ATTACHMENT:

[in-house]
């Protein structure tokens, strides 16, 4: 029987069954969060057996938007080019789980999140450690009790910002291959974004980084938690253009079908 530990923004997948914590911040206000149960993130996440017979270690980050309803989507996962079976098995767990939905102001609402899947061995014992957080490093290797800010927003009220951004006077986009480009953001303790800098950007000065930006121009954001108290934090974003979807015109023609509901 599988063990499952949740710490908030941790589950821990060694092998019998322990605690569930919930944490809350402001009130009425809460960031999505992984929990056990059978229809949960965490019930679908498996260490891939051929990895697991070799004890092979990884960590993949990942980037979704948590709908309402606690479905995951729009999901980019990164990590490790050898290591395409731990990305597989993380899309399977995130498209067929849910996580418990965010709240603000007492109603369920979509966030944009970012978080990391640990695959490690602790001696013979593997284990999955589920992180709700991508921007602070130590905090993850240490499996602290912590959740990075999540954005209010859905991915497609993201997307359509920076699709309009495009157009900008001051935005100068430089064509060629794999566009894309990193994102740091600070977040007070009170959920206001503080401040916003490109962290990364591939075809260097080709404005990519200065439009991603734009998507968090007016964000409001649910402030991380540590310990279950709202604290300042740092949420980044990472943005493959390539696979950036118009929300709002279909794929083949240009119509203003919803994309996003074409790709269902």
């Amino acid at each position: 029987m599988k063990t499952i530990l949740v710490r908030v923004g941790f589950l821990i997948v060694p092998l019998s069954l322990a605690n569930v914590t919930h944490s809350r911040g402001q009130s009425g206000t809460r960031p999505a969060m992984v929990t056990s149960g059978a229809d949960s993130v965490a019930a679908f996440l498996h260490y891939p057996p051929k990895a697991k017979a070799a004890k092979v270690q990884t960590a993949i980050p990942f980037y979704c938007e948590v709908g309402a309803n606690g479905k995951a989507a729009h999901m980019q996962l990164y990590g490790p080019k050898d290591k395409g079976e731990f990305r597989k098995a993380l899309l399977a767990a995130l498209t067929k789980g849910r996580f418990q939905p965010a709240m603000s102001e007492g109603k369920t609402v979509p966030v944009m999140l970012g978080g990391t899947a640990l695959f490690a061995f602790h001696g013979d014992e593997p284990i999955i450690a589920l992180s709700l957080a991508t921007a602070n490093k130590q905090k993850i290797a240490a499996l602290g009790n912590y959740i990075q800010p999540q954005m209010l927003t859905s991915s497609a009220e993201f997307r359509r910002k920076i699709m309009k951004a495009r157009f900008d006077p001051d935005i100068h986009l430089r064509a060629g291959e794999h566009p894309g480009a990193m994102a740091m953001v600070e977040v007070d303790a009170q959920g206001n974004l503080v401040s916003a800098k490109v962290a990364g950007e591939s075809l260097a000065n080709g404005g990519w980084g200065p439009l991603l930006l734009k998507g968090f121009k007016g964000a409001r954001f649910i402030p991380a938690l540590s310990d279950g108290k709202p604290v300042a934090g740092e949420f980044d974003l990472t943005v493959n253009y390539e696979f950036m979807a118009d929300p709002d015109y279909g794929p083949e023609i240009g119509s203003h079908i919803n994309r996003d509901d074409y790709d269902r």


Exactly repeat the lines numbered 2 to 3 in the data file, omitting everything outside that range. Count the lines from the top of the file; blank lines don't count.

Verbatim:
């Protein structure tokens, strides 16, 4: 029987069954969060057996938007080019789980999140450690009790910002291959974004980084938690253009079908 530990923004997948914590911040206000149960993130996440017979270690980050309803989507996962079976098995767990939905102001609402899947061995014992957080490093290797800010927003009220951004006077986009480009953001303790800098950007000065930006121009954001108290934090974003979807015109023609509901 599988063990499952949740710490908030941790589950821990060694092998019998322990605690569930919930944490809350402001009130009425809460960031999505992984929990056990059978229809949960965490019930679908498996260490891939051929990895697991070799004890092979990884960590993949990942980037979704948590709908309402606690479905995951729009999901980019990164990590490790050898290591395409731990990305597989993380899309399977995130498209067929849910996580418990965010709240603000007492109603369920979509966030944009970012978080990391640990695959490690602790001696013979593997284990999955589920992180709700991508921007602070130590905090993850240490499996602290912590959740990075999540954005209010859905991915497609993201997307359509920076699709309009495009157009900008001051935005100068430089064509060629794999566009894309990193994102740091600070977040007070009170959920206001503080401040916003490109962290990364591939075809260097080709404005990519200065439009991603734009998507968090007016964000409001649910402030991380540590310990279950709202604290300042740092949420980044990472943005493959390539696979950036118009929300709002279909794929083949240009119509203003919803994309996003074409790709269902």
């Amino acid at each position: 029987m599988k063990t499952i530990l949740v710490r908030v923004g941790f589950l821990i997948v060694p092998l019998s069954l322990a605690n569930v914590t919930h944490s809350r911040g402001q009130s009425g206000t809460r960031p999505a969060m992984v929990t056990s149960g059978a229809d949960s993130v965490a019930a679908f996440l498996h260490y891939p057996p051929k990895a697991k017979a070799a004890k092979v270690q990884t960590a993949i980050p990942f980037y979704c938007e948590v709908g309402a309803n606690g479905k995951a989507a729009h999901m980019q996962l990164y990590g490790p080019k050898d290591k395409g079976e731990f990305r597989k098995a993380l899309l399977a767990a995130l498209t067929k789980g849910r996580f418990q939905p965010a709240m603000s102001e007492g109603k369920t609402v979509p966030v944009m999140l970012g978080g990391t899947a640990l695959f490690a061995f602790h001696g013979d014992e593997p284990i999955i450690a589920l992180s709700l957080a991508t921007a602070n490093k130590q905090k993850i290797a240490a499996l602290g009790n912590y959740i990075q800010p999540q954005m209010l927003t859905s991915s497609a009220e993201f997307r359509r910002k920076i699709m309009k951004a495009r157009f900008d006077p001051d935005i100068h986009l430089r064509a060629g291959e794999h566009p894309g480009a990193m994102a740091m953001v600070e977040v007070d303790a009170q959920g206001n974004l503080v401040s916003a800098k490109v962290a990364g950007e591939s075809l260097a000065n080709g404005g990519w980084g200065p439009l991603l930006l734009k998507g968090f121009k007016g964000a409001r954001f649910i402030p991380a938690l540590s310990d279950g108290k709202p604290v300042a934090g740092e949420f980044d974003l990472t943005v493959n253009y390539e696979f950036m979807a118009d929300p709002d015109y279909g794929p083949e023609i240009g119509s203003h079908i919803n994309r996003d509901d074409y790709d269902r």